Personal Info

Carlee Alm-LaBar


Age: 43
Party: No Party
Occupation: Past LCG Director of Development & Planning, Southern Lifestyle Development Director of Traditional Neighborhood Developments

Josh Guillory


Age: 36
Party: Republican
Occupation: Owns small-firm law practice

Why Running

Alm-LaBar believes her track record of bringing people together can solve big problems


"So I have a track record of bringing people together, and one of the things I said from the very beginning when I ran was – the challenges that I saw for Lafayette – and to me drainage and jobs were the two, and I think that they're really linked – the challenges that I saw were big enough that if we didn't decide to come together in the way that I have across my career, we were going to struggle to solve them." (Source)

Guillory believes his leadership and decision-making can turn Lafayette around


"We need leadership. I bring experience as a business owner and leading troops in battle," he said. "I can make decisions in a nanosecond and I can make thorough decisions objectively and consider all the factors." (Source)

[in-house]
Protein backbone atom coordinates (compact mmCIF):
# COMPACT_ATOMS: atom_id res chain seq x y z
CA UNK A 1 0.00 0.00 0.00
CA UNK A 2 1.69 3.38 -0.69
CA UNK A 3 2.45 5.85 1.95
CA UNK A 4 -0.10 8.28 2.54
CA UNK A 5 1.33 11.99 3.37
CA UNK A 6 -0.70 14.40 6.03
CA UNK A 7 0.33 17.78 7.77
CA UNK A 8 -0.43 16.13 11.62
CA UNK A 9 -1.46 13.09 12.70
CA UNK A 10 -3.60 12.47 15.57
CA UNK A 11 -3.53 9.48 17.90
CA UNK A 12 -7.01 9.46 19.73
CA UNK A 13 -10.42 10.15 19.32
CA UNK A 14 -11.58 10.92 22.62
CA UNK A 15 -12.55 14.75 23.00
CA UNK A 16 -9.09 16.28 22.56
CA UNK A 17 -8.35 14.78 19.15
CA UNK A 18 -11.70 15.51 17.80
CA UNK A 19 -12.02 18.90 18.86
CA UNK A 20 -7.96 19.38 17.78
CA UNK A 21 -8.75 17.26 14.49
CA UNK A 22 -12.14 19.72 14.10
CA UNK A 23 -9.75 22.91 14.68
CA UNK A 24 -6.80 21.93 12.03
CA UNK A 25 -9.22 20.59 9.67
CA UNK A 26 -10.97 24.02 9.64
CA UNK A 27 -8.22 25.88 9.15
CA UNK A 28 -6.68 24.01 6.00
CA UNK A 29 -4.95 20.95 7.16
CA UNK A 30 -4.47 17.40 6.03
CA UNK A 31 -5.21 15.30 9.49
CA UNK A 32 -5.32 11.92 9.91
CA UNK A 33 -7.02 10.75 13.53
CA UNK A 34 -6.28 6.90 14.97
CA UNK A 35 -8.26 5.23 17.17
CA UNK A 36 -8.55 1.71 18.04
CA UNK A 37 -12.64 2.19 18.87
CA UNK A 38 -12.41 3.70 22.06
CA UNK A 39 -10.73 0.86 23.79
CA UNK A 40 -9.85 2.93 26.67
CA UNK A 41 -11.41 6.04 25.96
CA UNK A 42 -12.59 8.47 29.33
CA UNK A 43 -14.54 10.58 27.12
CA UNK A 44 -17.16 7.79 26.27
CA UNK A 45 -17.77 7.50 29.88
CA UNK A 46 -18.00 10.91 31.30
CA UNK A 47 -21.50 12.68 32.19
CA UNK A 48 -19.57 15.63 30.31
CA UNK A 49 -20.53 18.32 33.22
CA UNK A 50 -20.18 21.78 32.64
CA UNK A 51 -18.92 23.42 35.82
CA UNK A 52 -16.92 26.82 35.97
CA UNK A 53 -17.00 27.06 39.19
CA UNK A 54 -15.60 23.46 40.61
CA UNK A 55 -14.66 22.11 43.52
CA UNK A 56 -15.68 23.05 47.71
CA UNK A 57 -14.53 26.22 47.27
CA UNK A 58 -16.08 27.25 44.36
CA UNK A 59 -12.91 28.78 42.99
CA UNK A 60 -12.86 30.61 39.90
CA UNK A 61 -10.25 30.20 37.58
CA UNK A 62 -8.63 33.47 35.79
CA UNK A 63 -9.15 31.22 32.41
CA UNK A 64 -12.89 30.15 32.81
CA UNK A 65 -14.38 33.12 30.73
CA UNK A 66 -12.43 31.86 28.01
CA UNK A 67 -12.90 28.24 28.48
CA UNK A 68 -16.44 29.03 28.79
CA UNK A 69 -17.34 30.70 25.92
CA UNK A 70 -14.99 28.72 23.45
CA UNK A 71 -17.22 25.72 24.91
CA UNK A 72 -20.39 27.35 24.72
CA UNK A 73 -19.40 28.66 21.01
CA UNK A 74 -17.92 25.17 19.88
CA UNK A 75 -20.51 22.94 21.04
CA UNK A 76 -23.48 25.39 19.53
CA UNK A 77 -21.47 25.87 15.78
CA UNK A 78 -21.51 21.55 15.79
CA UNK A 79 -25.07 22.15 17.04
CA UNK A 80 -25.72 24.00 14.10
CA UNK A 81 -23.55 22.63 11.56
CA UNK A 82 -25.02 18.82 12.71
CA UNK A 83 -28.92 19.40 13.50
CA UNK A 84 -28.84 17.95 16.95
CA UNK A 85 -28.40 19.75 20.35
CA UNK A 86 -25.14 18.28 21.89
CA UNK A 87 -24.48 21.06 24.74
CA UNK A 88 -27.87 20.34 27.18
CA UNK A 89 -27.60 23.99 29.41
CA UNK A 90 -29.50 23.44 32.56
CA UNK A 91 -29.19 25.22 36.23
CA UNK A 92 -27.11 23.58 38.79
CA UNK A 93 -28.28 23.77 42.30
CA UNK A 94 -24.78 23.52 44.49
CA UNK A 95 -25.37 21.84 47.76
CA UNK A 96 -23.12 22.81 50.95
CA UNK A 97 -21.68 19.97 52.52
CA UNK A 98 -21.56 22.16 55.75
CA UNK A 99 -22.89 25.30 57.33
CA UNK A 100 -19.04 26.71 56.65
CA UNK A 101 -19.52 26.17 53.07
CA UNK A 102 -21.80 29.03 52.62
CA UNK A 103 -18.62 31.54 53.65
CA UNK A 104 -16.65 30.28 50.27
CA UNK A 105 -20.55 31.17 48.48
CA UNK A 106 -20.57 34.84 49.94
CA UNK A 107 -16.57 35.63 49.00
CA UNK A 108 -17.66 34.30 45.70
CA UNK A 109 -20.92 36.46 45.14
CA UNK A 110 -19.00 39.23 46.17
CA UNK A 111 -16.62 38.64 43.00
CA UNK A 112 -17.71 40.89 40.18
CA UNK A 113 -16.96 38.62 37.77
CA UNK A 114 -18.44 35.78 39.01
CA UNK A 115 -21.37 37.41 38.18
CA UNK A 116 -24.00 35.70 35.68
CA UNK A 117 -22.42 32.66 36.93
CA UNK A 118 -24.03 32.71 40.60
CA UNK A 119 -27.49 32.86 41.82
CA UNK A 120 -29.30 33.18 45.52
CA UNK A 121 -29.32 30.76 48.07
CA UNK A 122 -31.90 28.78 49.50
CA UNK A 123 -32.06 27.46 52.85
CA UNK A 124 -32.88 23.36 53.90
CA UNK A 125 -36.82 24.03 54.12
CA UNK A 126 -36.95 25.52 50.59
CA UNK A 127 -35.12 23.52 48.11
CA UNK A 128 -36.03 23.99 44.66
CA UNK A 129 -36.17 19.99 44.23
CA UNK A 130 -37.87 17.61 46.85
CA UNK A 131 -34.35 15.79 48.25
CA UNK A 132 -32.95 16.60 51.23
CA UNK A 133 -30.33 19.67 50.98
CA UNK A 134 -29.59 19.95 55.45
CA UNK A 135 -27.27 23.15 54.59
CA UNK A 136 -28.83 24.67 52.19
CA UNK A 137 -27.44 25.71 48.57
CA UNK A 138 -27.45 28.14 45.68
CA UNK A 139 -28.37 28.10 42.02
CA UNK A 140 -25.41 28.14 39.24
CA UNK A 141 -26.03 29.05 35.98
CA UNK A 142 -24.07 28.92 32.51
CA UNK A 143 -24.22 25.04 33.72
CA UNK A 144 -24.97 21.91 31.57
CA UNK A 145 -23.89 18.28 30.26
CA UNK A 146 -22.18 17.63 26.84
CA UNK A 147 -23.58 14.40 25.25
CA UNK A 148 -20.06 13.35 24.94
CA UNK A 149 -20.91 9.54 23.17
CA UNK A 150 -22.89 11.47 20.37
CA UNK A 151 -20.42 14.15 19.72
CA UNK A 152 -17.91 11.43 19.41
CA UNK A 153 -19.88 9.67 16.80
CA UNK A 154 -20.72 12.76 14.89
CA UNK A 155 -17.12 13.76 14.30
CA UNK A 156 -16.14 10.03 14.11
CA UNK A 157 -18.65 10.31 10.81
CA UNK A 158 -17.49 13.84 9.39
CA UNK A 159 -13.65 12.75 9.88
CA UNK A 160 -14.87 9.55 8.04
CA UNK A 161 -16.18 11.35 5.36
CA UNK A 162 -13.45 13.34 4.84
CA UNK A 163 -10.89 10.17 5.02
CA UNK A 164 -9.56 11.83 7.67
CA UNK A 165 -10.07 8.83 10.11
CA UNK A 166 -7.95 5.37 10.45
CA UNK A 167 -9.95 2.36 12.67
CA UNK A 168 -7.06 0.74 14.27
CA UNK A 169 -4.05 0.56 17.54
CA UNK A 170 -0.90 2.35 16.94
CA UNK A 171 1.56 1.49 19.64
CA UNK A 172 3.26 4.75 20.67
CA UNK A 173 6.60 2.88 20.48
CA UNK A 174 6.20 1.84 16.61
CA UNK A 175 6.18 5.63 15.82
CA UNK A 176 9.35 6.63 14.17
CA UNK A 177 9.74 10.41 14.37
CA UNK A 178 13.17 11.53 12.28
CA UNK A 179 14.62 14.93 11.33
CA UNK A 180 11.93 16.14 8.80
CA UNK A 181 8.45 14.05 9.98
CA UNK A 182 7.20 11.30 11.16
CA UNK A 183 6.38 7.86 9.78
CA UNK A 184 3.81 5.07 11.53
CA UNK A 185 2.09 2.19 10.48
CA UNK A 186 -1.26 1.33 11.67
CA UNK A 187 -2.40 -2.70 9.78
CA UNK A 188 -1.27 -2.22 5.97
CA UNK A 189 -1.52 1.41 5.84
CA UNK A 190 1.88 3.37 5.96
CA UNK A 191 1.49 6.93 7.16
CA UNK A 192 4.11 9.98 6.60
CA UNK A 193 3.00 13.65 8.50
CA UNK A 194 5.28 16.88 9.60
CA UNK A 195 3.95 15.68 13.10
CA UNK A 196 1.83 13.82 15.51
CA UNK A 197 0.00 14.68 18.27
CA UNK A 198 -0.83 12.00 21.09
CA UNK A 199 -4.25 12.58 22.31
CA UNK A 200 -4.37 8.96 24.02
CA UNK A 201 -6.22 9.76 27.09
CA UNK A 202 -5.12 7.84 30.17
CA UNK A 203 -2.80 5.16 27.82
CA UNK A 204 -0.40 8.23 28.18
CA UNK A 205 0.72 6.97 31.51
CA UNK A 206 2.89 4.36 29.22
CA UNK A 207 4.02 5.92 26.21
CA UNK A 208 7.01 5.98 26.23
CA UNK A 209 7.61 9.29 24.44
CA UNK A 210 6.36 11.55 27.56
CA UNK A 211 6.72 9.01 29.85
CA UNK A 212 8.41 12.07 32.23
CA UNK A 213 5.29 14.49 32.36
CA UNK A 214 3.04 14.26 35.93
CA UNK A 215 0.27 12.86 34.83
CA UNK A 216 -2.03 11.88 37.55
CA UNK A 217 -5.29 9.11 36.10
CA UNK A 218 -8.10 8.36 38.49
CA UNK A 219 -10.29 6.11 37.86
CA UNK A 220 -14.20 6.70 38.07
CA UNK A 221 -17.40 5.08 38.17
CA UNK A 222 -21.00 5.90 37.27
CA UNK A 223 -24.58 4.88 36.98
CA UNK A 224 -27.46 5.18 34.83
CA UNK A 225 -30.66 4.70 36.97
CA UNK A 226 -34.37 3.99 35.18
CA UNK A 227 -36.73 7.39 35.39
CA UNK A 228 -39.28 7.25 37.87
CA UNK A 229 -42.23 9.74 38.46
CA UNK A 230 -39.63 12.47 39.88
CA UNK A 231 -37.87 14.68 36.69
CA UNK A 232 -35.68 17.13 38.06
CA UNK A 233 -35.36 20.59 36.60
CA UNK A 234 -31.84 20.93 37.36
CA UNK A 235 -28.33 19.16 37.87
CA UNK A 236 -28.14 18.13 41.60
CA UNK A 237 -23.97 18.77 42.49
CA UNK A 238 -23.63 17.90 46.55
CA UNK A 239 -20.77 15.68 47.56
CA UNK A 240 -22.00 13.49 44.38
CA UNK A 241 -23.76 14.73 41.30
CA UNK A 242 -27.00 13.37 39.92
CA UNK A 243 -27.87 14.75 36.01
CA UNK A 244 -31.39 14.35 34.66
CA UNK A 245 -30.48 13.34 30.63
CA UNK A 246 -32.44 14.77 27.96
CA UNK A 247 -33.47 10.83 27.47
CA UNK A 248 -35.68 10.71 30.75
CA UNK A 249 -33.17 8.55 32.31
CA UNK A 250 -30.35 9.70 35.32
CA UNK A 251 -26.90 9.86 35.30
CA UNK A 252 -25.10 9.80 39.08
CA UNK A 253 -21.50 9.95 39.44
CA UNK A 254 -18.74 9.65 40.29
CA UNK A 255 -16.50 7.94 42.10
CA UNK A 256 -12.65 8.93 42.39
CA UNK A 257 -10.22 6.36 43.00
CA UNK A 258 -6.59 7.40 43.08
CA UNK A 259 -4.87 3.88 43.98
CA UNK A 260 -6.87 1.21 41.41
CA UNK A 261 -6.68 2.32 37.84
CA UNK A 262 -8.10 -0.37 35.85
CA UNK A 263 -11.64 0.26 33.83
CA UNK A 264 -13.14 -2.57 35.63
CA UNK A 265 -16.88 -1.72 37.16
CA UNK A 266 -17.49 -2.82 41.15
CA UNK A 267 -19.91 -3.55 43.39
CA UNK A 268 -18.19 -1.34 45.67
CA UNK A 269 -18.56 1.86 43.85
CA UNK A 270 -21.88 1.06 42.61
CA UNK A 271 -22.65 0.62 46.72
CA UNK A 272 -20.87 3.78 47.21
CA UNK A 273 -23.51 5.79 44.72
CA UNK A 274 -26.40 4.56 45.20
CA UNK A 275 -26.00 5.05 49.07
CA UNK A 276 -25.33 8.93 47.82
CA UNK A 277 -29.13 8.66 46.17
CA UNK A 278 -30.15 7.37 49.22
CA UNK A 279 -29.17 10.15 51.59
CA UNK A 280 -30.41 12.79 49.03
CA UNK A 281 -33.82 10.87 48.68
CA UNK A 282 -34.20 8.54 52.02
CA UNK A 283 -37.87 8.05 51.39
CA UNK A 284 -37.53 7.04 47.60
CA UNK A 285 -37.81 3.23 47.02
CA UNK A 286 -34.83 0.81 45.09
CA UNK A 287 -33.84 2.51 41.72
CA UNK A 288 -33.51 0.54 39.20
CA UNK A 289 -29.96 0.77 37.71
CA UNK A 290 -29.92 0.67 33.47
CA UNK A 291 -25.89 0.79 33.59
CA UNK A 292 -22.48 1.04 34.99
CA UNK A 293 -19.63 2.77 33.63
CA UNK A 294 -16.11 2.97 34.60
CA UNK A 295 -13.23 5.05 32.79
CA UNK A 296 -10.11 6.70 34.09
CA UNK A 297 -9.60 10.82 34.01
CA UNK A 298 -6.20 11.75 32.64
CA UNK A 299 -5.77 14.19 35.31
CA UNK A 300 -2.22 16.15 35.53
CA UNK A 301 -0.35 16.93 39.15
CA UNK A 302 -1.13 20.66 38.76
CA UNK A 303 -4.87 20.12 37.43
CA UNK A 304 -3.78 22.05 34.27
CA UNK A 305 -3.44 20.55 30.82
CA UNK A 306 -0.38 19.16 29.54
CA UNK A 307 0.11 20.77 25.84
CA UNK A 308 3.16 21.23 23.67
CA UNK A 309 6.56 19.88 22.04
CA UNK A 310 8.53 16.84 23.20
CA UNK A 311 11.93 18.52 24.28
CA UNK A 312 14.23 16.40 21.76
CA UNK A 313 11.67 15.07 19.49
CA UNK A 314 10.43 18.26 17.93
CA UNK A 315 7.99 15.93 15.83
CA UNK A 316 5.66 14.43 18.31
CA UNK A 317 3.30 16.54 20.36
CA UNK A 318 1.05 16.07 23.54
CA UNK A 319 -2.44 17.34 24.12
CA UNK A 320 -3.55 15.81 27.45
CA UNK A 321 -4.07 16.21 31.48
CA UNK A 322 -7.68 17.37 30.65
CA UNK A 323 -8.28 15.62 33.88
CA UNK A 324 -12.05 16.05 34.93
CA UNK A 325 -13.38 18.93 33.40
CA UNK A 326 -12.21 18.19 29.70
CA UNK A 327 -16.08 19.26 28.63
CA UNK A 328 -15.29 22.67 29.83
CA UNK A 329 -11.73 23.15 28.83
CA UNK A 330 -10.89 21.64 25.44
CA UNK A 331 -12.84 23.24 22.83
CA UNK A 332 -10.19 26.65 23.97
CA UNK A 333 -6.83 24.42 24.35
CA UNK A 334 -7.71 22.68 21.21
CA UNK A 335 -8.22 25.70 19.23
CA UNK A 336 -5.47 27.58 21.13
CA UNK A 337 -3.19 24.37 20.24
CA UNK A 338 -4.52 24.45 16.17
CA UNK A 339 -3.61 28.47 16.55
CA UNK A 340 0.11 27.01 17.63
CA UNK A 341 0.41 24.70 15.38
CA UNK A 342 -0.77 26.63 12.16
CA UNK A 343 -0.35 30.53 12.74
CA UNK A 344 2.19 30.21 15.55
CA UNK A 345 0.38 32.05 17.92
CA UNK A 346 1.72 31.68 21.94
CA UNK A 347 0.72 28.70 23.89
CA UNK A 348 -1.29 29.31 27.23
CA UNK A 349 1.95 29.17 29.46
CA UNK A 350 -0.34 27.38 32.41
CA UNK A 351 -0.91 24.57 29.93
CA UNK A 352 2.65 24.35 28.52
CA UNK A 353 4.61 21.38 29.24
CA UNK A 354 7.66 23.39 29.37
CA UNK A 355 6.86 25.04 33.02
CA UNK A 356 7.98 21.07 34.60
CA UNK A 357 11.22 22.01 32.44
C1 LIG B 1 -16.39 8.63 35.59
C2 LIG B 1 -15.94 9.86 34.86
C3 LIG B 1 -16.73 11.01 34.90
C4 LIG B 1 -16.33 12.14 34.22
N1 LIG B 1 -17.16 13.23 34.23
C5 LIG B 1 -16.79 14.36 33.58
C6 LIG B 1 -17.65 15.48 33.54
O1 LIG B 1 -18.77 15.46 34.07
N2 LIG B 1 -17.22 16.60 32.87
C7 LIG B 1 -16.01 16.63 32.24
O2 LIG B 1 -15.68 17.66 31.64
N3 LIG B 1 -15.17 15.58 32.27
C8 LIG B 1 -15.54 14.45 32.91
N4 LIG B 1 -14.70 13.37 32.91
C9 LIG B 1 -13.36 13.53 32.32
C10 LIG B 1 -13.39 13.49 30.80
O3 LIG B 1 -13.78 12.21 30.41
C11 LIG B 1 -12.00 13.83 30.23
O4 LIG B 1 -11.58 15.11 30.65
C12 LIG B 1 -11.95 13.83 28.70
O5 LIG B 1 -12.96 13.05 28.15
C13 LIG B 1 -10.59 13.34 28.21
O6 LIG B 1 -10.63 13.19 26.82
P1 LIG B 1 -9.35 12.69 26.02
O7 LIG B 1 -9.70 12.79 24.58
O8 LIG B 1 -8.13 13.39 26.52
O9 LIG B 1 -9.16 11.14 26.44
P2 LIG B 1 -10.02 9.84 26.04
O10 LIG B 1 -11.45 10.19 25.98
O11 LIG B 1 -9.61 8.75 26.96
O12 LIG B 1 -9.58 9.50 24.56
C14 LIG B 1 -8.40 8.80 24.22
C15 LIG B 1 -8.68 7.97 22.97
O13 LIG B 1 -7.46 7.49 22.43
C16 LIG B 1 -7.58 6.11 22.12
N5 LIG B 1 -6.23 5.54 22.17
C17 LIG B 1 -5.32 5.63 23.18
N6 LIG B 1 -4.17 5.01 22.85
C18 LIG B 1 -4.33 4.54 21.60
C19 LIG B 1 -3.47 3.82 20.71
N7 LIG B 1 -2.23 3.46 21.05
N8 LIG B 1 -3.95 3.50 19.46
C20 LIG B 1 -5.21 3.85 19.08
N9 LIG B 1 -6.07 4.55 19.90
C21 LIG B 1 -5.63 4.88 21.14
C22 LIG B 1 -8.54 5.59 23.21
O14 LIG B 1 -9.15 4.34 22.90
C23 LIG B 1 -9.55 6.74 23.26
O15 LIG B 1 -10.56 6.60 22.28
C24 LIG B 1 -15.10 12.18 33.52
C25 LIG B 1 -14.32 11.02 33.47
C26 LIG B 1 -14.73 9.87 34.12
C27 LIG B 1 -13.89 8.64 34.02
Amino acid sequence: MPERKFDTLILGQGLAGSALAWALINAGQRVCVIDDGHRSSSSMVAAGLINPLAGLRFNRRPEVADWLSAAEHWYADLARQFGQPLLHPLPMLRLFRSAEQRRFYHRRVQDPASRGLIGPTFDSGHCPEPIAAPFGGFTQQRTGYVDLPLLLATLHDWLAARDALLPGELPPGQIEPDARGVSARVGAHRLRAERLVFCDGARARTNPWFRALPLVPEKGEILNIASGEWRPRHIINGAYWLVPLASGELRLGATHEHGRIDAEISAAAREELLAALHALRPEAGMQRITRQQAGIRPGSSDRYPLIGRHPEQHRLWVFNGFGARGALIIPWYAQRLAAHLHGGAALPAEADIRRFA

Government Experience

Alm-LaBar views her experience with LCG as a key qualification


"Alm-LaBar is the only one of five candidates for Lafayette Mayor-President who knows Lafayette Consolidated Government from the inside, having worked in the administrations of two Republicans as an assistant to the city-parish president and as director of planning and development. That experience, she said, is important 'because when you talk to auditors, anybody with a lot of knowledge about local government, they'll tell you LCG is one of the most complicated because of our form of consolidation and because of the municipally-owned utility, LUS and LUS Fiber.'"  (Source)